As Game of Thrones nears the end of its run, an alternative, modern threat to a very different throne is beginning to take hold. This one doesn’t preside over seven kingdoms on a grand iron throne, instead its deep blue logo resides on millions of PC gamers’ taskbars all over the world.
Over time, PC enthusiasts have had to live with a growing number of extra icons living alongside that of stalwart Steam. EA’s Origin, which began life as a universally loathed, unnecessary and buggy client is now in its period of acceptance. Personally, I actually don’t mind the funky little orange logo. Orange always was my favourite colour. Ubisoft’s uPlay remains generally disliked, but thankfully they have retained their portfolio on Steam.
The biggest controversy of all, though, has arisen from Epic Games. Their new launcher was revealed on 4th December 2018, bringing with it a much more favourable revenue share for publishers and developers compared to what Valve offers on Steam. For the vast majority of publishers, a 30% cut is taken by Valve for every sale. It reduces as you get over the $10 million mark, or perhaps other negotiated factors. Whereas on Epic’s store, that is reduced to 12%, bundled with free access to the Unreal Engine.
This was lauded by many as fantastic news for the PC gaming community; bringing choice to the market, with hopes to drive further “innovation” in the marketplace. That is, if innovation includes poor security, privacy issues and “bribes”.
You see, rather than Epic letting their store grow organically, they have taken the decision to inject large amounts of capital into various projects, in turn for their exclusivity to the Epic Games Store, completely eroding the “choice” argument the community wanted. There is no choice in exclusivity. Metro Exodus was the first high profile title to sign into Epic’s deal, removing itself from Steam mere weeks before general release. As you will probably remember, this did not leave many best pleased.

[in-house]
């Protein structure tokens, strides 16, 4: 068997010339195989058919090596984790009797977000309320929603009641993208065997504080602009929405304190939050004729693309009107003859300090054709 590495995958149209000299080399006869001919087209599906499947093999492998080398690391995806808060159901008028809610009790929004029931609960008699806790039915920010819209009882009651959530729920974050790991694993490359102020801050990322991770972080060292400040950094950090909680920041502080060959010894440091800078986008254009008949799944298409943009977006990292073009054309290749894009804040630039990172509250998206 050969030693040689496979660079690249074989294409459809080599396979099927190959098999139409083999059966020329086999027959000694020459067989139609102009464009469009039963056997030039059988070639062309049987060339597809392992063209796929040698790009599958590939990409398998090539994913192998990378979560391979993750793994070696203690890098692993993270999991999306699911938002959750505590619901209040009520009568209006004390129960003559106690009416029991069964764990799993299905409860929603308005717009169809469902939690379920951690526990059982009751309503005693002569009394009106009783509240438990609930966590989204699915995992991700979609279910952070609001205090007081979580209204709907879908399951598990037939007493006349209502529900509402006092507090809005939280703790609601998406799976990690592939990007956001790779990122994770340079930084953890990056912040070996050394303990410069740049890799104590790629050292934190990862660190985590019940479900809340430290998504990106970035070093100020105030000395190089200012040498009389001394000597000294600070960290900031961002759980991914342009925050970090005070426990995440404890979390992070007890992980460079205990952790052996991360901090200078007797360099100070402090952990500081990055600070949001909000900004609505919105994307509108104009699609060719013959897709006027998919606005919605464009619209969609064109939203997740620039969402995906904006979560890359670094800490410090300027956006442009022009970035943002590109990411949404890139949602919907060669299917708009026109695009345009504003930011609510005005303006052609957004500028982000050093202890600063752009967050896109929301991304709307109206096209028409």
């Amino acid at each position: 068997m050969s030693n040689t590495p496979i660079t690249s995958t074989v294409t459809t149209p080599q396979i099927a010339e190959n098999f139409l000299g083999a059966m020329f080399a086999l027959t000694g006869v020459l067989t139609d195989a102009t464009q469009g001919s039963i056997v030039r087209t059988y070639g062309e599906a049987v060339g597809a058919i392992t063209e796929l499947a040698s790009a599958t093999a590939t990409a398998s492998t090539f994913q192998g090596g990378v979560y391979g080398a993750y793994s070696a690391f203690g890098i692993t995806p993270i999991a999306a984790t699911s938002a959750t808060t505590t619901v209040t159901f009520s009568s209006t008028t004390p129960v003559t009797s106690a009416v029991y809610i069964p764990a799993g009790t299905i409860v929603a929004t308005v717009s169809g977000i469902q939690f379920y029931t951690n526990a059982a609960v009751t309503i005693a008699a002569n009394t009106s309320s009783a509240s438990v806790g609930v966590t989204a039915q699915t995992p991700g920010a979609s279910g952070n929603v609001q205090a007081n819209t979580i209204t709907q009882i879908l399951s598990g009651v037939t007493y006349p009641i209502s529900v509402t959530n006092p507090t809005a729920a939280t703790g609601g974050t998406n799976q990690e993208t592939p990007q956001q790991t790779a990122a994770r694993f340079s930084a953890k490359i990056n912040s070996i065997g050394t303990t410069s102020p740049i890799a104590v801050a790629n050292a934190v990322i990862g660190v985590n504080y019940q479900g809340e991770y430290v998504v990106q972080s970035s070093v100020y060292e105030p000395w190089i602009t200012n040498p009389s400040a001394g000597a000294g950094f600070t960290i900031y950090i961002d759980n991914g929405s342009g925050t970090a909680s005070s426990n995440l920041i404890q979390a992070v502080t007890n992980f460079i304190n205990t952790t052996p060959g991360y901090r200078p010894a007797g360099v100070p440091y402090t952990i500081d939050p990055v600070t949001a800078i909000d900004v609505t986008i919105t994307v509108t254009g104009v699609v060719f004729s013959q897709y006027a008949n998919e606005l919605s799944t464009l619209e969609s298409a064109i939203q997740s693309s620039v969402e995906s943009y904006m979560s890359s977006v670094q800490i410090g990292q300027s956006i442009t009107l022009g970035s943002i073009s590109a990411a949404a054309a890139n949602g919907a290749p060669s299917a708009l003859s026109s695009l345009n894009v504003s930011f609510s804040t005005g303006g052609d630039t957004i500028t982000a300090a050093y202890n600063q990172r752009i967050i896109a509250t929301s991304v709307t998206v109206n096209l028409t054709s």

Epic have continued this trend, taking what I can only presume it thinks will be (or are currently with the likes of Rocket League) successful and high profile games to their own store, these cash injections paid for by the wildly successful Fortnite.
But can we be surprised? In fact, is it not a little surprising that this hasn’t happened before? Or did we just need a company like Epic, not with a large library that EA or even Activision, to try to replicate what Valve has done?
We can see the same thing happening outside of games, particularly with video streaming. A few years ago, Netflix was the go-to. It got the most movies, the most TV shows, and started creating some high quality original content, such as House of Cards (ending notwithstanding). Now, though, that trend is beginning to reverse. Disney’s own introduction of its streaming service has seen Netflix cut ties completely with its Marvel shows, Amazon Prime Video and even Hulu now have a wide array of the content that used to be Netflix’s MSP.
Even those two may have rocky futures with content creators now preferring to run their own subscription services, rather than selling their shows onto others. At least Hulu is owned by NBC and Disney.
This is the parallel that we’re seeing with PC games. Of course, EA’s Origin was introduced in 2013, but to begin with they were only interested in having their own games on their own store. That selection is wider now, however they’re not paid exclusive titles. Activision have moved their own games over to Battlenet, Microsoft has the Windows Store (although Halo will be making a rare appearance on Steam), and even Bethesda now has their own storefront.
In the future, I don’t see any kind of reduction to these clients. In fact, I foresee the introduction of further launchers before the end of this year. If your customer base wants a game, I would suggest that the actual amount of those who won’t purchase it based on the storefront is fairly low. It’s a difficult stat to effectively measure, although Epic were happy to announce that Metro Exodus sold 2.5 times higher than Last Light, throwing doubt into the wind that perhaps the “boycott Epic” plan hadn’t worked. Some had grievances with this, however.
Who will win the battle of the PC game launchers? The Epic Store certainly has not been graced with a truly positive introduction, so it will be interesting to see where it goes from here. Choice is good for the market, but exclusivity deals with shady business intelligence tactics will keep customers wary of any product. Publishers want to reduce costs and maximise revenue, so removing an up to 30% revenue cut is particularly attractive (obviously you need to develop a functional client first).
I don’t see Valve’s stranglehold moving anytime soon. But I do see more competition on the horizon.
Maybe one day we’ll need a launcher to launch our launchers.